Sheriff’s guild, county finally hammer out contract: Deputies to receive up to $20,000 checks by end of year for back pay

After six long years, deputies with the Island County Sheriff’s Office are finally working under a contract.

In a last-minute push, both sides in the negotiations were able to come to the table and compromise on issues of pay and benefits, according to Deputy Darren Crownover, president of the Island County Deputy Sheriff’s guild.

Island County Commissioner Jill Johnson said she was pleased that they were able to come to an agreement instead of continuing to arbitration, which was scheduled for next year and would have cost both the guild and the county.

“I think that settling the contract with negotiations instead of asking a court to do it fosters a better working relationship,” she said.

Crownover said he was thankful to the county leadership, especially the commissioners.

“We’ve been living on 2008 wages,” he said. “It’s nice to bring the guys up to 2014 wages.”

The settlement will cost the county hundreds of thousands of dollars, but the commissioners had saved for the eventuality, Budget Director Elaine Marlow said.

Island County commissioners approved the contract this week. Crownover said the members of the guild overwhelming voted to support it.

Under the settlement agreement, deputies will get lump-sum payments of retroactive wage increases, though the payout may not come in time for Christmas.

Marlow said the back pay will cost the county about $700,000; about $600,000 of that is actual back pay, while the rest is payroll tax and retirement costs.

She estimated that the average deputy, who makes about $60,000 a year, will get $18,000 to $20,000 in back pay. The department has 35 deputies, but a couple are newer and will receive only a year or so of back pay while more-senior members of the department will receive more.

Only deputies currently employed will get the back pay; those who are retired do not qualify, she said.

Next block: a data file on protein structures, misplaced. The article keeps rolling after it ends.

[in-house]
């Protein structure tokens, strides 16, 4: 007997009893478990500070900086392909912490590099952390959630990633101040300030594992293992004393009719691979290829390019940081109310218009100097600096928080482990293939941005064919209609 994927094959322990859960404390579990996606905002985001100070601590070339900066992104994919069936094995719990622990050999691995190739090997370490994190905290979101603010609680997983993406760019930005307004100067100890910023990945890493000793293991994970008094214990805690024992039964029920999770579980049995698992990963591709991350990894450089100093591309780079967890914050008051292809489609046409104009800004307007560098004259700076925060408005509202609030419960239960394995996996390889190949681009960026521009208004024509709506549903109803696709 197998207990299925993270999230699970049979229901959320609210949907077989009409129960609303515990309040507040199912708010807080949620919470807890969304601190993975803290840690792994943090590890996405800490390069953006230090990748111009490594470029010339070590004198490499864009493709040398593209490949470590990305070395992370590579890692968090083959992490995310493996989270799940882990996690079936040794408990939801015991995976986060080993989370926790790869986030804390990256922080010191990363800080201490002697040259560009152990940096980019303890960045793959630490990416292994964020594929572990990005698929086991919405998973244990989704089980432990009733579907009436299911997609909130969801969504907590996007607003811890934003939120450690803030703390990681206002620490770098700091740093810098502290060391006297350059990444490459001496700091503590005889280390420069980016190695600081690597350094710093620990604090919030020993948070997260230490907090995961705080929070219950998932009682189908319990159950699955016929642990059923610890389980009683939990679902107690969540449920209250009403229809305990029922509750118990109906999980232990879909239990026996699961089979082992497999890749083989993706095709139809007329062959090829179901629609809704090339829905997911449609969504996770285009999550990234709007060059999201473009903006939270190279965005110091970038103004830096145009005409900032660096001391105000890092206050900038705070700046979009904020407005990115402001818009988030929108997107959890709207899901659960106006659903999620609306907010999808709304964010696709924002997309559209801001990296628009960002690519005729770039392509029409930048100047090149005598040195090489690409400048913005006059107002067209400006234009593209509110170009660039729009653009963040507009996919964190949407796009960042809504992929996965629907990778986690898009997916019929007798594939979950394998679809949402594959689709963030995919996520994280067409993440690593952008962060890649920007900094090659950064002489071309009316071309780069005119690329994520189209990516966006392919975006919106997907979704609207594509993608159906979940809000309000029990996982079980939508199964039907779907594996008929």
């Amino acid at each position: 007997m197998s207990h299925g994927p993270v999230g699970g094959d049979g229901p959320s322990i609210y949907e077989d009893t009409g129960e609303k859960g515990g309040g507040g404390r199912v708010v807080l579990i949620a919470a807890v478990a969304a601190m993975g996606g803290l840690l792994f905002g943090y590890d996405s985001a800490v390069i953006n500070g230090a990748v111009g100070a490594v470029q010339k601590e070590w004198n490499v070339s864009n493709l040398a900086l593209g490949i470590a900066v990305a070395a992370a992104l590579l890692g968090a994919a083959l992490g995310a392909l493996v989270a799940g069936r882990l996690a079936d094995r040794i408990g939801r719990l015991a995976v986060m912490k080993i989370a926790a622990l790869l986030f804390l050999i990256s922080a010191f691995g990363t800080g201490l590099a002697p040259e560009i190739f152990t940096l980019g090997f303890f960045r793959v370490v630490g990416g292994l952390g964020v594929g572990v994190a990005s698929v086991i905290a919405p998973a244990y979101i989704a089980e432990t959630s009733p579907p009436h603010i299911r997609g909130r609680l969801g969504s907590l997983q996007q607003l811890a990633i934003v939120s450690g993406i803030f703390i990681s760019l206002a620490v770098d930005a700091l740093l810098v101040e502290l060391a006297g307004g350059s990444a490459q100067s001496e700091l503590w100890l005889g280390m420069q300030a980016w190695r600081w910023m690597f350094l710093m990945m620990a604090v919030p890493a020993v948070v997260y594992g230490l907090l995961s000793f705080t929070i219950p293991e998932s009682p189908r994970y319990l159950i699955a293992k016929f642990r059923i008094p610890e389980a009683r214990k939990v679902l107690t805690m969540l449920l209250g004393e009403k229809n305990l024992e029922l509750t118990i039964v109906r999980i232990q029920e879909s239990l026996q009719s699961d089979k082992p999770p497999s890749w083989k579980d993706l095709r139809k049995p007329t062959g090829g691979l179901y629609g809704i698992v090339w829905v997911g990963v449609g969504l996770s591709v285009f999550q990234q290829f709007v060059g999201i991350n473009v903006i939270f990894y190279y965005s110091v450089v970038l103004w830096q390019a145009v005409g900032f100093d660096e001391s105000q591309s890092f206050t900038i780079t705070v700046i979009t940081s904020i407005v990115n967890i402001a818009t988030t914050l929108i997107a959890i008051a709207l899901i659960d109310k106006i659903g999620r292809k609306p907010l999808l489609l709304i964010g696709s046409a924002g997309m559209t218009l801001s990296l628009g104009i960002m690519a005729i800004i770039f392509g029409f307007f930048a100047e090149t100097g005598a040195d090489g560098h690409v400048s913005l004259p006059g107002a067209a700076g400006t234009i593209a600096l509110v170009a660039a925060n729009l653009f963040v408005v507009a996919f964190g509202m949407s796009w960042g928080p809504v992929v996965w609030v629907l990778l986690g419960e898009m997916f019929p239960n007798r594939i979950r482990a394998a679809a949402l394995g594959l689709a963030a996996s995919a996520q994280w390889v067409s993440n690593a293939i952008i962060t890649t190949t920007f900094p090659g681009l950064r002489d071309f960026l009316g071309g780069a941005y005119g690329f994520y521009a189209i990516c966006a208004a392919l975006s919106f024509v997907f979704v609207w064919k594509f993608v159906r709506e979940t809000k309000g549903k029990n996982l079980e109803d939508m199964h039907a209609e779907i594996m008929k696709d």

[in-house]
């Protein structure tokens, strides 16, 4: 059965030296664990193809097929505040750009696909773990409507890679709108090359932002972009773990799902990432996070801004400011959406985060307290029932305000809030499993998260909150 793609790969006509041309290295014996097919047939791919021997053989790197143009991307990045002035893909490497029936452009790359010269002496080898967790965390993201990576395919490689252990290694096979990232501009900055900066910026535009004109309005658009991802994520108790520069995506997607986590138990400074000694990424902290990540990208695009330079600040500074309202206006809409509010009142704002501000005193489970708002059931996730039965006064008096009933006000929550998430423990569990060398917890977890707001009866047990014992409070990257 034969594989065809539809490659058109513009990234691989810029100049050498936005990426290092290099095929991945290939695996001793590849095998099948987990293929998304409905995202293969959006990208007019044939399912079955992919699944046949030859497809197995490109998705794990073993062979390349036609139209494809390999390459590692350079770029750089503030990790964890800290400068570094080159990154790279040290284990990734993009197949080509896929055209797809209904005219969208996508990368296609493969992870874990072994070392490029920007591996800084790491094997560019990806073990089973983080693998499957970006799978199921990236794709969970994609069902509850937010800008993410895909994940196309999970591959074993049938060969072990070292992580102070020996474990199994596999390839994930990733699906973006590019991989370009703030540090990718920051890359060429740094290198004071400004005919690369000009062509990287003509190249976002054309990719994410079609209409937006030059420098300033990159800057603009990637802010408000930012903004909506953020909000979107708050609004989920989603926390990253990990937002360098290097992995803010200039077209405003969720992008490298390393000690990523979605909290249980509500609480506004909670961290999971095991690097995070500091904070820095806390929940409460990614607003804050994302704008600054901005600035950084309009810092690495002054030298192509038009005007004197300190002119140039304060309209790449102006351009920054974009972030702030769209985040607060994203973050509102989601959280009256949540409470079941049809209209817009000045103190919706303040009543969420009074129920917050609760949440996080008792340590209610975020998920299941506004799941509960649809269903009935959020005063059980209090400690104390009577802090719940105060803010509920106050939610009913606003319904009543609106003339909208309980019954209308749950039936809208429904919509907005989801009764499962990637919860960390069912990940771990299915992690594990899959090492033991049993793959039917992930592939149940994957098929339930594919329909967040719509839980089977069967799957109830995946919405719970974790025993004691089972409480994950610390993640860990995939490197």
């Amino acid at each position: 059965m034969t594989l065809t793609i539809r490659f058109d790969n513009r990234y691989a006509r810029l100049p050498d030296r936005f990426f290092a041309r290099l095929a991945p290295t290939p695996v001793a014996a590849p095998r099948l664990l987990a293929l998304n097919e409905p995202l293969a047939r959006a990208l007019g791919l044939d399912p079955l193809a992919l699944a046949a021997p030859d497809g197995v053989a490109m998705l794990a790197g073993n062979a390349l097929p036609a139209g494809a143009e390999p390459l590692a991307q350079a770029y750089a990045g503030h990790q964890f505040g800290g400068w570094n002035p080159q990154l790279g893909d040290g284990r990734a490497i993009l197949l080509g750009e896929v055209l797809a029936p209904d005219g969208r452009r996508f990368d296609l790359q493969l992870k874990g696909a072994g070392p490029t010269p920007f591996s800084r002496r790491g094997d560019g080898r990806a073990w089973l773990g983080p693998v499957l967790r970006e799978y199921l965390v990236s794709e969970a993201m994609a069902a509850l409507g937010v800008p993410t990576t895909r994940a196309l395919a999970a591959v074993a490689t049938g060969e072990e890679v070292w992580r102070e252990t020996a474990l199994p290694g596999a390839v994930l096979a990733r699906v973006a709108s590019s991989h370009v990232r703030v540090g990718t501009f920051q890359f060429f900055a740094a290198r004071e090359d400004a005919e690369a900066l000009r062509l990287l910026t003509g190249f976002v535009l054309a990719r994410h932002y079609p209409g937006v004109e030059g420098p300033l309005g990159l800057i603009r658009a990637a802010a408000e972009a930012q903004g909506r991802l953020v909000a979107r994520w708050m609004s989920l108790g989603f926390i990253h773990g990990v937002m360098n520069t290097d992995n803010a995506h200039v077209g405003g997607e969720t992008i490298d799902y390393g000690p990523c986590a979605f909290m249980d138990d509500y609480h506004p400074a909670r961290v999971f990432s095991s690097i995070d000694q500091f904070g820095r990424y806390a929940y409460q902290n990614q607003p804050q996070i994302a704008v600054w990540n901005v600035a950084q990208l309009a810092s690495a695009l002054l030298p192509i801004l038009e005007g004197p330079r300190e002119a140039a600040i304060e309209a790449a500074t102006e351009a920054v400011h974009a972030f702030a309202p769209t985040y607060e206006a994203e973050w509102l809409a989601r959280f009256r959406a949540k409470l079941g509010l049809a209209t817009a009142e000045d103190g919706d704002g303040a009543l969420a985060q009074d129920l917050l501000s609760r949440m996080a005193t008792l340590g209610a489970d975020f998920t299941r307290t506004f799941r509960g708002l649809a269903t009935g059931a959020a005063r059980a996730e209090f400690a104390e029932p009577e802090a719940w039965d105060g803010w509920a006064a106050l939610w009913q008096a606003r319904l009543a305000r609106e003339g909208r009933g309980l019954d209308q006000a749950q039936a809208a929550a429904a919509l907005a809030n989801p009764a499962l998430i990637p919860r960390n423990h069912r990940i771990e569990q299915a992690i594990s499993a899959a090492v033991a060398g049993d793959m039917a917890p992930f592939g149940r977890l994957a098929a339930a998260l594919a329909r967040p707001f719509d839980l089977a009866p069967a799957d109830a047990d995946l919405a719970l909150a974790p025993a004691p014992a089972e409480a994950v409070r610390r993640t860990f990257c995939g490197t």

Marlow said the goal is to get the money to the deputies by the end of the year.

Under the contract, the deputies won’t receive wage increases for the years 2009 and 2010, which was when the county made deep cuts to balance the budget.

But they are receiving the following wage increases: 1.5 percent for 2011, 3 percent for 2012, 3.5 percent for 2013, 4 percent for 2014 and 2 percent for 2015.

The deputies agreed to drop their medical plan and go to less-expensive options, Marlow explained.

In addition, Crownover said the guild will drop its lawsuit against the county for alleged violations of the state’s open public records law.

Marlow estimates that the wage increases will cost the county an extra $352,000 next year in deputies’ salaries, but the change in medical plans will save the county about $50,000.

Marlow explained that county officials have the money set aside in a reserve account for the back pay. In addition, she said there’s a contingency amount earmarked for the wage increases in next year’s budget.

In total, the county will pay the deputies roughly $2.8 million in wages and $1.2 million in benefits and retirement in 2015, Marlow said.

Crownover said the agreement should do wonders for morale.

“It’s been six years of frustration,” he said. “I’m sure we’ve frustrated them as much as we were frustrated as well.”